THE CHEMISTRY OF COMMON LIFE

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第 221 頁 - A dungeon horrible, on all sides round, As one great furnace, flamed; yet from those flames No light; but rather darkness visible Served only to discover sights of woe, Regions of sorrow, doleful shades, where peace And rest can never dwell ; hope never comes That comes to all ; but torture without end Still urges, and a fiery deluge, fed With ever-burning sulphur unconsumed.
第 10 頁 - ... a custom loathsome to the eye, hateful to the nose, harmful to the brain, dangerous to the lungs, and in the black stinking fume thereof, nearest resembling the horrible Stygian smoke of the pit that is bottomless.
第 64 頁 - ... the world within me ! That my pains had vanished, was now a trifle in my eyes : — this negative effect was swallowed up in the immensity of those positive effects which had opened before me — in the abyss of divine enjoyment thus suddenly revealed. Here was a panacea — a ^UMO-/ nviyStt for all human woes: here was the secret of happiness, about which philosophers had disputed for so many ages, at once discovered : happiness might now be bought for a penny, and carried in the waistcoat pocket...
第 67 頁 - I unhappily met with an account, of a cure performed in a similar case, (or what appeared to me so) by rubbing in of Laudanum, at the same time taking a given dose internally. It acted like a charm, like a miracle ! I recovered the use of my limbs, of my appetite, of my spirits, and this continued for near a fortnight. At length the unusual stimulus subsided, the complaint returned, — the supposed remedy was recurred to — but I cannot go through the dreary history.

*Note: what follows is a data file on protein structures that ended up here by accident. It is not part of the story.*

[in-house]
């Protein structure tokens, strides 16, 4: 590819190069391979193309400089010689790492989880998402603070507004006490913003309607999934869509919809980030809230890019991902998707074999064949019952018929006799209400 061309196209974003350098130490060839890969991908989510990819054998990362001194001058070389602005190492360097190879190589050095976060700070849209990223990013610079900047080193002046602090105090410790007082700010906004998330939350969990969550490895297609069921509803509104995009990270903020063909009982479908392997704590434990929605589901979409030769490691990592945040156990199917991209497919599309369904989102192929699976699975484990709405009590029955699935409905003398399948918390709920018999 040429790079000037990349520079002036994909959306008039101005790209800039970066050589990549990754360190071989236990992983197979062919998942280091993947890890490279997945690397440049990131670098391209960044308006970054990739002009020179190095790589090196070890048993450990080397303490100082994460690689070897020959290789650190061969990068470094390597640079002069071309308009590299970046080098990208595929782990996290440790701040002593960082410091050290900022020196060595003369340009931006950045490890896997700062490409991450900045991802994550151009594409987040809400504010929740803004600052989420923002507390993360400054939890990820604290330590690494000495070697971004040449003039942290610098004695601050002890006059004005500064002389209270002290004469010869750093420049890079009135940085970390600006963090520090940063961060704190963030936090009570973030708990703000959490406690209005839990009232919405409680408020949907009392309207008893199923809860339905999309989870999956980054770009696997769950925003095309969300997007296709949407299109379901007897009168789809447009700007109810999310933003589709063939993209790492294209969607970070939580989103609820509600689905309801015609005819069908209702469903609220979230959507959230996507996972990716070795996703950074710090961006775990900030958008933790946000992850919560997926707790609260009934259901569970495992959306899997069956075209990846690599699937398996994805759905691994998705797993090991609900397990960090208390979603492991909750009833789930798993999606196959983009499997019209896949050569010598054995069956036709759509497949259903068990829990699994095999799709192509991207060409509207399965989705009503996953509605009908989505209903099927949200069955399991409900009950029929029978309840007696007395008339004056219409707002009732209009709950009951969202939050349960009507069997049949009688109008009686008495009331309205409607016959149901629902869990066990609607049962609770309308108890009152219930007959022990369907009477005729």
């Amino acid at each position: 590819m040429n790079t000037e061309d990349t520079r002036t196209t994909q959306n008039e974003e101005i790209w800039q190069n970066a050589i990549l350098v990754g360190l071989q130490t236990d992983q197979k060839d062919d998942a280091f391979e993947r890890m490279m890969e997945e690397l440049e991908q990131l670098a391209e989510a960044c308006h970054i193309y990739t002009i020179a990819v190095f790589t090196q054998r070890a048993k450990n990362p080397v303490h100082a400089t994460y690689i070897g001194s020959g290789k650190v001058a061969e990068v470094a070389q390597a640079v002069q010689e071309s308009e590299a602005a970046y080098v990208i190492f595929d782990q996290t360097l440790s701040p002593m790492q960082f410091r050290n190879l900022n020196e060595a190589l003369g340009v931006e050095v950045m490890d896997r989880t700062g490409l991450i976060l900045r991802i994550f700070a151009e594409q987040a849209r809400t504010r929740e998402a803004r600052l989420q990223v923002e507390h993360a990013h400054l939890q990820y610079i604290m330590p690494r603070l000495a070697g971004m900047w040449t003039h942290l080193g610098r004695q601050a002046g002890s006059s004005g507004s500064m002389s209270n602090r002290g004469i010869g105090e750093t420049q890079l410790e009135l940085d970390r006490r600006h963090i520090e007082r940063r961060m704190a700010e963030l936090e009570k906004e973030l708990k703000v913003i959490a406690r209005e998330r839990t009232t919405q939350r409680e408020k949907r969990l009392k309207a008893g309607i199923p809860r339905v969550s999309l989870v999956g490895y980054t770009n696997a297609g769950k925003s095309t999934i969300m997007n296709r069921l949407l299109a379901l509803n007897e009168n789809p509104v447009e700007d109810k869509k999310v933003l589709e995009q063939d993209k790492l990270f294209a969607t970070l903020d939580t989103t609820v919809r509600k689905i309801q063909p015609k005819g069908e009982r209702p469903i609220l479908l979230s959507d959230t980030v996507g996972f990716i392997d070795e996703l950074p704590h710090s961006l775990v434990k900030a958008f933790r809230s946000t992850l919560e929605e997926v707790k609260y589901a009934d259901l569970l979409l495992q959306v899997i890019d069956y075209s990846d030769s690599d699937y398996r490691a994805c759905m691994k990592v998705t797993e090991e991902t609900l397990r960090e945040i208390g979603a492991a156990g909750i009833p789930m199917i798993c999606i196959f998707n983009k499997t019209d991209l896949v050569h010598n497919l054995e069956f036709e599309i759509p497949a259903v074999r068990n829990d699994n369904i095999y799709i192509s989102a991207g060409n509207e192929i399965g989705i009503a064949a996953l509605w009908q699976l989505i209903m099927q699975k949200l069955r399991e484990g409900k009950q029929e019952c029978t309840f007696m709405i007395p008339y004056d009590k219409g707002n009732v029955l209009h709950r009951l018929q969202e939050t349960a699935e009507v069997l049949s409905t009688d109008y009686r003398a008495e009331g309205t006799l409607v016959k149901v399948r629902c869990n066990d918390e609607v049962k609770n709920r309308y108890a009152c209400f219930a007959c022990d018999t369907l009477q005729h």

第 29 頁 - Holds such an enmity with blood of man, That, swift as quicksilver, it courses through The natural gates and alleys of the body ; And with a sudden vigor, it doth posset And curd, like eager droppings into milk, The thin and wholesome blood...
第 82 頁 - ... been distracted. In short, to sum up all in one word, a man who is inebriated, or tending to inebriation, is, and feels that he is, in a condition which calls up into supremacy the merely human, too often the brutal, part of his nature; but the OpiumEater (I speak of him...
第 29 頁 - And a most instant tetter bark'd about, Most lazar-like, with vile and loathsome crust, All my smooth body. Thus was I, sleeping, by a brother's hand Of life, of crown, of queen, at once...
第 142 頁 - Fungus, that the effects are often very ludicrous. If a person under its influence wishes to step over a straw or small stick, he takes a stride or a jump sufficient to clear the trunk of a tree ; a talkative person cannot keep silence or secrets ; and one fond of music is perpetually singing.
第 83 頁 - On the contrary, although the habit of opium-smoking is universal amongst the rich and poor, we find them to be a powerful, muscular, and athletic people, and the lower orders more intelligent, and far superior in mental acquirements, to those of corresponding rank in our own country.
第 68 頁 - Conceive a poor miserable wretch, who for many years has been attempting to beat off pain, by a constant recurrence to the vice that reproduces it. Conceive a spirit in hell, employed in tracing out for others the road to that heaven, from which his crimes exclude him!

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